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Tragic death Fresh warnings issued as man in 60s becomes latest victim in series of water tragedies

'No matter what your ability is around the water, anyone can drown but nobody should'


Fresh warnings of the dangers of swimming in seas, lakes and reservoirs have been issued in the wake of the sixth water-related tragedy this week. 

A man in his 60s has become the latest victim after he was pronounced dead when he was recovered from the sea off Dollymount strand in north Dublin around 1.30pm yesterday afternoon.

Beach lifeguards and an Irish Coast Guard unit from Howth were on Dollymount's Bull Wall when they were notified of an unconscious swimmer in the water nearby.

He was brought to shore and off-duty medical personnel helped commence CPR but he was pronounced dead at the scene.

A Coast Guard spokesperson said: "Remember if you see someone in trouble on the beach, cliff or water call the Coast Guard at 112 or 999.

"Don't assume someone else has made the call."

There have been a series of drownings this week across the country.

Killian Casey (15) died in Temple Street Children’s Hospital on Thursday night after he was taken from the waters of Lough Sheelin where he had been swimming shortly before 3pm on Tuesday.

In Gowna, Co Cavan, 29-year-old mother-of-two Natasha Core failed to surface after rescuing her son Tyler (9) from Swan Lake in the village on Wednesday evening.

Michael Hoey, who was in his 70s, of Feahoe, Carrickmacross, Co Monaghan, died after a snorkelling accident at Spencer Harbour in Drunkeeran, Co Leitrim, on Wednesday.

A 55-year-old man died after entering Lough Melvin, Co Fermanagh, also on Wednesday after a 13-year-old boy drowned in the Canal Court in Co Down earlier.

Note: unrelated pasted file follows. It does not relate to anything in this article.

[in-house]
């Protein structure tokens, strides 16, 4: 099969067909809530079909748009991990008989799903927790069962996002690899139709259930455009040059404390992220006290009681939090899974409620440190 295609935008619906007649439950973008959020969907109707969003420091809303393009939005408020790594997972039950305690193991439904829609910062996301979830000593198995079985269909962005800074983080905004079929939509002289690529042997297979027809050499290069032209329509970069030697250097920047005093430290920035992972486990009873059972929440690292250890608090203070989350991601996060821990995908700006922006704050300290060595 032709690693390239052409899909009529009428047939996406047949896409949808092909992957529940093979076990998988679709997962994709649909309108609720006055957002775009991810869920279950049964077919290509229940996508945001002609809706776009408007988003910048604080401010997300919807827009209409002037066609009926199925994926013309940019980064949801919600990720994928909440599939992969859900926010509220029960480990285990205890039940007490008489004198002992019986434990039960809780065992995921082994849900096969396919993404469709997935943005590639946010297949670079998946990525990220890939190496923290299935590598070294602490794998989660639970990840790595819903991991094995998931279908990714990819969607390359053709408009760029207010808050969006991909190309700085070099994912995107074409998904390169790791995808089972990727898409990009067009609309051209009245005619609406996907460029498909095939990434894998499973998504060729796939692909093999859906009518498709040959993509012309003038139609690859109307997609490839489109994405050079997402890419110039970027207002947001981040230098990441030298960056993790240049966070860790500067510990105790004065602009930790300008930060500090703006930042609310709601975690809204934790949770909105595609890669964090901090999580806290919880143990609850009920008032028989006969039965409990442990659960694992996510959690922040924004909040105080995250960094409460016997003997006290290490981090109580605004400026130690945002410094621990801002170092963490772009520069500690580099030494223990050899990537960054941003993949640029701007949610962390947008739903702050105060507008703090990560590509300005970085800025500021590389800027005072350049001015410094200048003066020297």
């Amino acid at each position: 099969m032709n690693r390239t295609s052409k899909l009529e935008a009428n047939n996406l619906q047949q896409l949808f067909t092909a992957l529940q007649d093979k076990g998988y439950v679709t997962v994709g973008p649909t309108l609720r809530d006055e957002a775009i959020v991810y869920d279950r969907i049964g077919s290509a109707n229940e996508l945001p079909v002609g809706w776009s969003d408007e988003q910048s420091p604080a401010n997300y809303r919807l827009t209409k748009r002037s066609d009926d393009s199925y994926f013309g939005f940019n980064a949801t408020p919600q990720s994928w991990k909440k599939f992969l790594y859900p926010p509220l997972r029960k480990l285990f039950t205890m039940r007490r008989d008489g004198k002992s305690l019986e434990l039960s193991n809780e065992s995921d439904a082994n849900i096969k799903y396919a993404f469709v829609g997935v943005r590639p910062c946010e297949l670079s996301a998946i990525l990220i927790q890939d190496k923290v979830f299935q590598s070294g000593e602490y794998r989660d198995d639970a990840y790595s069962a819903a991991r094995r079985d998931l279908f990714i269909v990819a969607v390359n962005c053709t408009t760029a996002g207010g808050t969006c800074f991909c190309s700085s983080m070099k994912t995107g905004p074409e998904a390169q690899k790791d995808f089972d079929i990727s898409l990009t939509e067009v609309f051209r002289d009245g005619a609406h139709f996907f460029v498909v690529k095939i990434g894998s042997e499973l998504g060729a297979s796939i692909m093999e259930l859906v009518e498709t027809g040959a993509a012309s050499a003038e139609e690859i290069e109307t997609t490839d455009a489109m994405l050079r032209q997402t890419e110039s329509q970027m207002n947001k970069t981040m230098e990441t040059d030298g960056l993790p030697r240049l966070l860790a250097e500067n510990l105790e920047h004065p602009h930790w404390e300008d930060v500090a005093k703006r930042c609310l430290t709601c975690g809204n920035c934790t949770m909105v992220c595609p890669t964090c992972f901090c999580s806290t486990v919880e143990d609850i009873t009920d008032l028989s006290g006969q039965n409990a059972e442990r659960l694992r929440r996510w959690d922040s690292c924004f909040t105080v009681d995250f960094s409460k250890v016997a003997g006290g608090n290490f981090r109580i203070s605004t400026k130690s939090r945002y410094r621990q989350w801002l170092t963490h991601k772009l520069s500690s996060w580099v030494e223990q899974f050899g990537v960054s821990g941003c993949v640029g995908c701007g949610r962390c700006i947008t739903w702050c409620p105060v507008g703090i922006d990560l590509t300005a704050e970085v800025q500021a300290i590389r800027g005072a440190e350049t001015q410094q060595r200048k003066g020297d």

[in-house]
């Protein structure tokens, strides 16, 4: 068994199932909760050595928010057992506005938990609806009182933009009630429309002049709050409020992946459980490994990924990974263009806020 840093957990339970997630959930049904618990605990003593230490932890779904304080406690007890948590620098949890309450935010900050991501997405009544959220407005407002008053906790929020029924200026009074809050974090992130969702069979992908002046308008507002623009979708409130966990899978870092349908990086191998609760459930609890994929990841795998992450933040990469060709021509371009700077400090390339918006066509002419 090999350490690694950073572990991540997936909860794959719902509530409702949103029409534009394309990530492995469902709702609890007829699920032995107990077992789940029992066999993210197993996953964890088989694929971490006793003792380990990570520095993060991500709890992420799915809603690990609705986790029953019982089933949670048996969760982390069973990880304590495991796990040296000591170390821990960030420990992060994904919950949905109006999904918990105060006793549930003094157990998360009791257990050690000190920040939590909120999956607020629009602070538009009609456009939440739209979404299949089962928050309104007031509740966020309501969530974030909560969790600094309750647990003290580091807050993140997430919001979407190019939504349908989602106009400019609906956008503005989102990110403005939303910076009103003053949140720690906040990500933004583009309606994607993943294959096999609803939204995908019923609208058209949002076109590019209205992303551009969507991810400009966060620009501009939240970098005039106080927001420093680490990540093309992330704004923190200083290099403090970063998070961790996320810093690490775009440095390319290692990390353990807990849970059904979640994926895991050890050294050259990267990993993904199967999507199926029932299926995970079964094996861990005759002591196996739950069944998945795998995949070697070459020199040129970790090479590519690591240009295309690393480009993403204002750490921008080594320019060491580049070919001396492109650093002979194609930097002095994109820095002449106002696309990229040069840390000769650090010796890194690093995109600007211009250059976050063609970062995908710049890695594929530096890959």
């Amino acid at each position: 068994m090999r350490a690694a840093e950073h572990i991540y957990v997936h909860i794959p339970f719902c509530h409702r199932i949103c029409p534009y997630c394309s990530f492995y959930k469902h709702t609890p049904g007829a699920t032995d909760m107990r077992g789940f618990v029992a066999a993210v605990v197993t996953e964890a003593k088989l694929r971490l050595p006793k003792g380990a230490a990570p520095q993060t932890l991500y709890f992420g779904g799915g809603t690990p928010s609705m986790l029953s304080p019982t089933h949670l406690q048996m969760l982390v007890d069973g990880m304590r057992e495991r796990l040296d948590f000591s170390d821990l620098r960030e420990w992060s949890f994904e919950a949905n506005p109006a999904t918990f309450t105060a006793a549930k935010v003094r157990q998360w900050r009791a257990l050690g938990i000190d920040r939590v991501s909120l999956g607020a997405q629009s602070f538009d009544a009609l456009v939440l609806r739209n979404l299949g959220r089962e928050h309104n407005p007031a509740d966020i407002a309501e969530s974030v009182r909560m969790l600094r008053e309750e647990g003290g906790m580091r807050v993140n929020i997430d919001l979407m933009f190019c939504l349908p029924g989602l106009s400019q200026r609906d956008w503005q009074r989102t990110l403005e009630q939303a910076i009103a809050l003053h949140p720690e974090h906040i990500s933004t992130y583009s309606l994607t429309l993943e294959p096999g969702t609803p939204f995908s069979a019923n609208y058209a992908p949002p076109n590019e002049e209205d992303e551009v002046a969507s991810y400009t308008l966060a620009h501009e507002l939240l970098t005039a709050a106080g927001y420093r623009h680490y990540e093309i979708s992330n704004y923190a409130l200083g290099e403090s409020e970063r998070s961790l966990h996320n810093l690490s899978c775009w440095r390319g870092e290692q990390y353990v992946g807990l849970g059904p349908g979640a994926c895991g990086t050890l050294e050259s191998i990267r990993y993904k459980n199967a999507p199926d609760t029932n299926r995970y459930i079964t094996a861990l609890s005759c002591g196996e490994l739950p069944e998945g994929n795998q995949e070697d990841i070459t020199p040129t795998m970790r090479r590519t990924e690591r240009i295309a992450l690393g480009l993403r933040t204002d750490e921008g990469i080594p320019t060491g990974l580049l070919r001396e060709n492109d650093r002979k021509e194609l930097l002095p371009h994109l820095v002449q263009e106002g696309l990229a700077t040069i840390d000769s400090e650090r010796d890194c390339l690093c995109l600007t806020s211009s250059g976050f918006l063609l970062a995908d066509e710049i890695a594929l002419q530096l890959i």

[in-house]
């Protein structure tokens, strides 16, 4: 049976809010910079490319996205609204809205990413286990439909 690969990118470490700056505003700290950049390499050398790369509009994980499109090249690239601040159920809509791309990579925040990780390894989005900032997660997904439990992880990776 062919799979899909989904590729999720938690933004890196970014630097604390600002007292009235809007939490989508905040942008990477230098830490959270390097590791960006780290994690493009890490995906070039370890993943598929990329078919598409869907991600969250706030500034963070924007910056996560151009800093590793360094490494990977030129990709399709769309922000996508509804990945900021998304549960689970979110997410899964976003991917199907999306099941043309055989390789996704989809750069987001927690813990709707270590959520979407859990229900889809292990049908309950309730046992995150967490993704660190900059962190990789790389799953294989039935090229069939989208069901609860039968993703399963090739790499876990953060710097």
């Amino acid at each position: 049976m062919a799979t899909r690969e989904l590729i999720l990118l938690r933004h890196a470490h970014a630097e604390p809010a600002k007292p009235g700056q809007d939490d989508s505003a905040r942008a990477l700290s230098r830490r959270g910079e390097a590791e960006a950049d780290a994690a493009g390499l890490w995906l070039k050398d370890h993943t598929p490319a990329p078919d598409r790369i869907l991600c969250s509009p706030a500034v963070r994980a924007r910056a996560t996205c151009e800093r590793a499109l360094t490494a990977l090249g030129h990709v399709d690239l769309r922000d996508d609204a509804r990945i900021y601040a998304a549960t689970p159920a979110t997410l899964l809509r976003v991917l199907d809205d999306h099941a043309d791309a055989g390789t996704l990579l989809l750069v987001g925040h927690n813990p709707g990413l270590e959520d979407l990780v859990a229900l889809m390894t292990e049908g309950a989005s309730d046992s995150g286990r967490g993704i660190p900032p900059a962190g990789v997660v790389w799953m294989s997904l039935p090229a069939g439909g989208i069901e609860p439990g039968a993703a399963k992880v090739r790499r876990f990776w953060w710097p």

Ahead of World Drowning Prevention Day tomorrow, the Garda Water Unit posted a safety message that pointed out it is believed that 150 people drown every year in Ireland.

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“Coming up to World Drowning Prevention, we would urge everyone who takes to the beach or to the lake or the rivers to wear a buoyancy aid, to wear a life jacket,” a member of the unit said.

“We have had to recover people that have drowned at sea and lakes where the simple use of a buoyancy aid or a life jacket would have saved their life.

“Things can go wrong really quickly around the water. Be conscious of the weather conditions, offshore breezes, offshore currents, and be very aware of your environment.

“Listen to the lifeguards, pay attention to warning signs that may be at the local beach. If there are no warning signs listen to local people.

“We're all holidaying in Ireland this year and going to beaches we might never have been at. If you're not used to swimming in the sea it can prove difficult, so just to be aware of that.

“it’s important also to reiterate that alcohol will reduce your ability to swim, to operate boats and jet skis.

“No matter what your ability is around the water, anyone can drown but nobody should.”

Meanwhile, the ESB has issued a safety reminder for the general public about the dangers and potentially serious consequences of swimming in any of their reservoirs, given the recent warm weather.

“These areas are not appropriate for swimming because of the risk of deep and fast-flowing waters, changing water levels and uneven ground,” the company warned.

These waters include the reservoirs at Poulaphouca in County Wicklow, Golden Falls and Leixlip in County Kildare, Inniscarra and Carrigadrohid in County Cork, the Ardnacrusha headrace and tailrace canal in County Clare and Assaroe, Lough Nacung and Lough Dunlewey in County Donegal.”

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